I will supply that figure to the Deputy. I have with me the figure for 31 September 2011, which was 2,429. Certain social work teams are under pressure. Every effort is being made to keep the compliment of social workers as high as possible. The 200 social workers promised in the Ryan report have been recruited. I have been assured that a further 60 will be recruited by the end of the year, and I will have funding for a further ten, which brings the number of social workers recruited to 270.

I think the point the Deputy is making is that the social work system is under pressure in various HSE areas. I have to agree with him. Over 25,000 cases have been referred this year, and that number is likely to go up. There are pressures on the system due to younger children coming into care where drugs and alcohol are an issue. There are 6,000 children in care. Clearly there are teams coping with a lot of pressures, and that is why I have spoken about the need for management and prioritisation of the cases that are being referred.

The figure for 1 January is critical if we are to assess where we are at the moment. There is no doubt that social workers are the bedrock of our child protection systems and our child services. They are under pressure because only four extra social workers have been recruited up to this point. Staff on maternity leave and temporary posts are not being refilled, which is putting massive pressure on the system. That is what is happening at the moment. What is the current set-up for maternity posts in social work teams and the replacement of temporary posts?

As the Deputy knows, there has been a recruitment pause in the HSE and maternity posts are not being filled, which is having an impact. In that context, the recruitment of 270 social workers who have been exempted from the moratorium is important for child protection work, as recommended by the Ryan report. It is quite an achievement on the part of the HSE to have delivered 200 social workers, with 60 to be in place by the end of December and a further ten in January.

There is undoubtedly pressure in the system. I do not think a proper analysis has been done in the past of the number of cases and the required number of social workers; neither has proper management taken place with regard to data collection, as I have made clear this afternoon.

Adoption Services

David Stanton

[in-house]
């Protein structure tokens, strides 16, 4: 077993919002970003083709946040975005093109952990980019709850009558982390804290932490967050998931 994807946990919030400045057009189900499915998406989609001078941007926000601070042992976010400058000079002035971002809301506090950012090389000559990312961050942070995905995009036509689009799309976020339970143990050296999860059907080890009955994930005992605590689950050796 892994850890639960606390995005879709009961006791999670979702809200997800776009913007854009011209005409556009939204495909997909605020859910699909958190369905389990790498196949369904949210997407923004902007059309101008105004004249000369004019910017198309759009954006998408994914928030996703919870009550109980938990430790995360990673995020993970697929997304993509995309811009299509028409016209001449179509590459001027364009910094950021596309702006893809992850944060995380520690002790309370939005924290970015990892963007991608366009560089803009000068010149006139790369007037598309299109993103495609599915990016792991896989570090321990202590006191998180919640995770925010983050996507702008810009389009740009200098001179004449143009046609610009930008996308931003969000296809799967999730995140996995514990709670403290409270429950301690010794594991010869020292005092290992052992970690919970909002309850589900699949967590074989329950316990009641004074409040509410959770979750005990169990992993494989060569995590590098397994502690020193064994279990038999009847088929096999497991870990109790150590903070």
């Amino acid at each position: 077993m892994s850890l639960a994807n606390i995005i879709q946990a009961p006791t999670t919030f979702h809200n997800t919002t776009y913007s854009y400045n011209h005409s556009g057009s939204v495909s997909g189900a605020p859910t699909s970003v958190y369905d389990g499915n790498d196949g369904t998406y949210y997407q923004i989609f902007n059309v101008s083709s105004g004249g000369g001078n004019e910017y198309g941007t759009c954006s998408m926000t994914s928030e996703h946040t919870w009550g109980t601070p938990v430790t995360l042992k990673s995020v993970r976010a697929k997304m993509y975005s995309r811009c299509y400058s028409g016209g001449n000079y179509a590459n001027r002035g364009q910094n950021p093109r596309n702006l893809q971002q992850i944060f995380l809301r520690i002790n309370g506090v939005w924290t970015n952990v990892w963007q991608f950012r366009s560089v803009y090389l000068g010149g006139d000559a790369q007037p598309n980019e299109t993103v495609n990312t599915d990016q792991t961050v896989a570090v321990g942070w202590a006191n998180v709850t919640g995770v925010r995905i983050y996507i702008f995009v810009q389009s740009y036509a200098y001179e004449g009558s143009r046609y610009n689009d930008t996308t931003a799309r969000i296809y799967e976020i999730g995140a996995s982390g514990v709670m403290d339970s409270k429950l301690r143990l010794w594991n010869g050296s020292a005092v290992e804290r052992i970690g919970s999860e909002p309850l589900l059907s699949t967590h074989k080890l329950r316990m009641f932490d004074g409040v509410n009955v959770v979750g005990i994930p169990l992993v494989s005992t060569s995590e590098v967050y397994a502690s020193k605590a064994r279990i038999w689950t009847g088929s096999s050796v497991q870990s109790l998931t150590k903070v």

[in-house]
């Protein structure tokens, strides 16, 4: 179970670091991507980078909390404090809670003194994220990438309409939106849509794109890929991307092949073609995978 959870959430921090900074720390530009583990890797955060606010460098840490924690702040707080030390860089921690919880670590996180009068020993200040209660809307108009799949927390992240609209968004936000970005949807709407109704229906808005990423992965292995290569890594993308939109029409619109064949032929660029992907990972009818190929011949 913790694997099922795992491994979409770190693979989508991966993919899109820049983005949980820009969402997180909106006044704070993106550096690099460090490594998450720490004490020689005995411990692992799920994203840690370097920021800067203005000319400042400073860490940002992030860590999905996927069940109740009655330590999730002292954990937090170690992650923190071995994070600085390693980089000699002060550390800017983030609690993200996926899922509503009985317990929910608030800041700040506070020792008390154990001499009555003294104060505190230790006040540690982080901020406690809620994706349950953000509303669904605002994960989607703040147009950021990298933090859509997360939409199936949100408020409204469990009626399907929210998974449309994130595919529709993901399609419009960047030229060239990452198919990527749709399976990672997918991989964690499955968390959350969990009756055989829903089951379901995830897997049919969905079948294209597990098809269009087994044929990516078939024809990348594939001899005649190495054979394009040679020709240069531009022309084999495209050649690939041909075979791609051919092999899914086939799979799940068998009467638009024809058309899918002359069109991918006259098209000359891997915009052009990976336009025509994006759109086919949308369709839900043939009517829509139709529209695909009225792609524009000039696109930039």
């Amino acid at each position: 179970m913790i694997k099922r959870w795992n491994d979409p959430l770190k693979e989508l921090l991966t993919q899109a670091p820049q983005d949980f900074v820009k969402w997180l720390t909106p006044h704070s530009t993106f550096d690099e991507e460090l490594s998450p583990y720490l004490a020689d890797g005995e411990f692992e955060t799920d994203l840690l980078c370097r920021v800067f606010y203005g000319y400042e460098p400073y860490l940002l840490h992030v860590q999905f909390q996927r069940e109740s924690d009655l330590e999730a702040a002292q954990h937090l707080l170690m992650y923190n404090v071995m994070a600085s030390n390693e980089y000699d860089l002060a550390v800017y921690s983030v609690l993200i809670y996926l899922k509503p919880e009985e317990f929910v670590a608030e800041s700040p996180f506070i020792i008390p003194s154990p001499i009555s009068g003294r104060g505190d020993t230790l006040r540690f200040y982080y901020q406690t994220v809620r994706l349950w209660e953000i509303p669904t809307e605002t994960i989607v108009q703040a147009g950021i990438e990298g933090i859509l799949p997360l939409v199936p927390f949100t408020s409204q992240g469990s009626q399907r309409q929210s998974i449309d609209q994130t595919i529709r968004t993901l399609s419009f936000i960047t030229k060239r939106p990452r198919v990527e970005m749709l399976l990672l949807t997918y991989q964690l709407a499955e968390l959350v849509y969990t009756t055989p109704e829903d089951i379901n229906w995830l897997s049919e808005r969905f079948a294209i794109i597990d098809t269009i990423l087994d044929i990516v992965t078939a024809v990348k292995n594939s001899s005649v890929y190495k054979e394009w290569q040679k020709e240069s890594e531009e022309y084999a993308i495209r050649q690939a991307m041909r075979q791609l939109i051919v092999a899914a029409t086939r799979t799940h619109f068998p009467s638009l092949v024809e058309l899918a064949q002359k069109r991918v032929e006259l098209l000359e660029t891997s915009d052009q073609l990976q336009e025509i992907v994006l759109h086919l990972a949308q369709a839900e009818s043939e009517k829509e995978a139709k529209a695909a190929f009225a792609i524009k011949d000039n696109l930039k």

Question:

10 Deputy David Stanton asked the Minister for Children and Youth Affairs the requirements which agencies must meet to become accredited as adoption agencies; the number of applications from such agencies currently awaiting accreditation; and if she will make a statement on the matter. [32469/11]

Following the commencement of the Adoption Act 2010 on 1 November 2010, adoption in Ireland is now regulated by the Adoption Authority of Ireland, which is an independent quasi-judicial statutory body appointed by the Government. The functions of the authority, which are set out in section 96 of the Adoption Act, include functions of an operational, judicial and quasi-judicial nature with regard to the adoption process itself as provided for under the Act and relating to the authority's designation as the central authority for the Hague Convention on Protection of Children and Co-operation in Respect of Inter-country Adoption.

Additional information not given on the floor of the House

Under the Adoption Act 2010, the accreditation of agencies providing adoption services is a matter for the Adoption Authority. Its functions include registration, regulatory and standard setting functions in respect of all agencies providing adoption services in accordance with Part 13 of the Act and the relevant regulations. The authority is obliged to fully satisfy itself of the fitness of any persons or body of persons to provide and undertake adoption services.

SI 524 of 2010, Adoption Act 2010 (Accredited Bodies) Regulations 2010, outlines the requirements for the registration of accredited agencies, including structure, reporting requirements and the role of the Adoption Authority. I am advised by the Adoption Authority that to date the authority has registered 12 organisations and a further six organisations are awaiting a decision on accreditation. The authority posts notifications of the accreditation of agencies on its website, www.aai.gov.ie, once the entry in the register of accredited bodies has taken place.

The Helping Hands agency in Cork has been seeking accreditation for more than a year now and is making no progress. Will the Minister look into the matter and see what can be done to assist? If there is a problem there, could she ensure the problem is sorted and the relevant information is given to the agency so it can be accredited? There is also an issue with funding for the agency. It is not receiving funding at present, and this is probably linked to the fact that it is not accredited. There is a blockage there, on which I would like the Minister's assistance.

We are running out of time, but I will allow the Minister to respond briefly. If she would like to give a more detailed response she may do so at another time.

Stringent requirements must be met for the accreditation of adoption agencies. This protects children in this country and other countries, which is extremely important. To date, the authority has registered 12 organisations and a further six are awaiting a decision on accreditation. I note the points made by the Deputy with regard to Helping Hands. Like many agencies, it was asked to provide information and I understand this has been provided. I understand also that this information has now gone to the HSE and the Adoption Authority is awaiting a response on its analysis of that information. Once that information comes back from the HSE, a decision can be made on Helping Hands.

Written Answers follow Adjournment.

The Dáil adjourned at 3.15 p.m. until 2 p.m. on Tuesday, 8 November 2011.